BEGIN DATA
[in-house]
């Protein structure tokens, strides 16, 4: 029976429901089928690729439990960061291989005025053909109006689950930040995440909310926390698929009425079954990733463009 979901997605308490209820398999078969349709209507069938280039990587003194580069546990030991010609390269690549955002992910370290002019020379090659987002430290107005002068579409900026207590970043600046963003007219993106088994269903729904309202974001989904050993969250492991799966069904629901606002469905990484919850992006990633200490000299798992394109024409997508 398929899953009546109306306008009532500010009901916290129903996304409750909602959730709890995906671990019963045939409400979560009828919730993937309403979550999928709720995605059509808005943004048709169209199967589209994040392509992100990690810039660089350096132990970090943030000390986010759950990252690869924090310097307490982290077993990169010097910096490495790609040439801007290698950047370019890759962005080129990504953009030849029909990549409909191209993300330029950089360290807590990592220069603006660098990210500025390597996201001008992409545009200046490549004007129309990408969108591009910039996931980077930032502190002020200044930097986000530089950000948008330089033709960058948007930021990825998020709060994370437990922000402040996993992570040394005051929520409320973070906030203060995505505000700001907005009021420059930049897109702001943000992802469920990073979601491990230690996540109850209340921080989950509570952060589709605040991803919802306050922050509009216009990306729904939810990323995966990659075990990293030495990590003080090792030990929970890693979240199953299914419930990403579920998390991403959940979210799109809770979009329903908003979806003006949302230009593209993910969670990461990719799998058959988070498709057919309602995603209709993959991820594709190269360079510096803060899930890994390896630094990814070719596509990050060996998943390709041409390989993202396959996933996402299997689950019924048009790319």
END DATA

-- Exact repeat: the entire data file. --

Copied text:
[in-house]
């Protein structure tokens, strides 16, 4: 029976429901089928690729439990960061291989005025053909109006689950930040995440909310926390698929009425079954990733463009 979901997605308490209820398999078969349709209507069938280039990587003194580069546990030991010609390269690549955002992910370290002019020379090659987002430290107005002068579409900026207590970043600046963003007219993106088994269903729904309202974001989904050993969250492991799966069904629901606002469905990484919850992006990633200490000299798992394109024409997508 398929899953009546109306306008009532500010009901916290129903996304409750909602959730709890995906671990019963045939409400979560009828919730993937309403979550999928709720995605059509808005943004048709169209199967589209994040392509992100990690810039660089350096132990970090943030000390986010759950990252690869924090310097307490982290077993990169010097910096490495790609040439801007290698950047370019890759962005080129990504953009030849029909990549409909191209993300330029950089360290807590990592220069603006660098990210500025390597996201001008992409545009200046490549004007129309990408969108591009910039996931980077930032502190002020200044930097986000530089950000948008330089033709960058948007930021990825998020709060994370437990922000402040996993992570040394005051929520409320973070906030203060995505505000700001907005009021420059930049897109702001943000992802469920990073979601491990230690996540109850209340921080989950509570952060589709605040991803919802306050922050509009216009990306729904939810990323995966990659075990990293030495990590003080090792030990929970890693979240199953299914419930990403579920998390991403959940979210799109809770979009329903908003979806003006949302230009593209993910969670990461990719799998058959988070498709057919309602995603209709993959991820594709190269360079510096803060899930890994390896630094990814070719596509990050060996998943390709041409390989993202396959996933996402299997689950019924048009790319």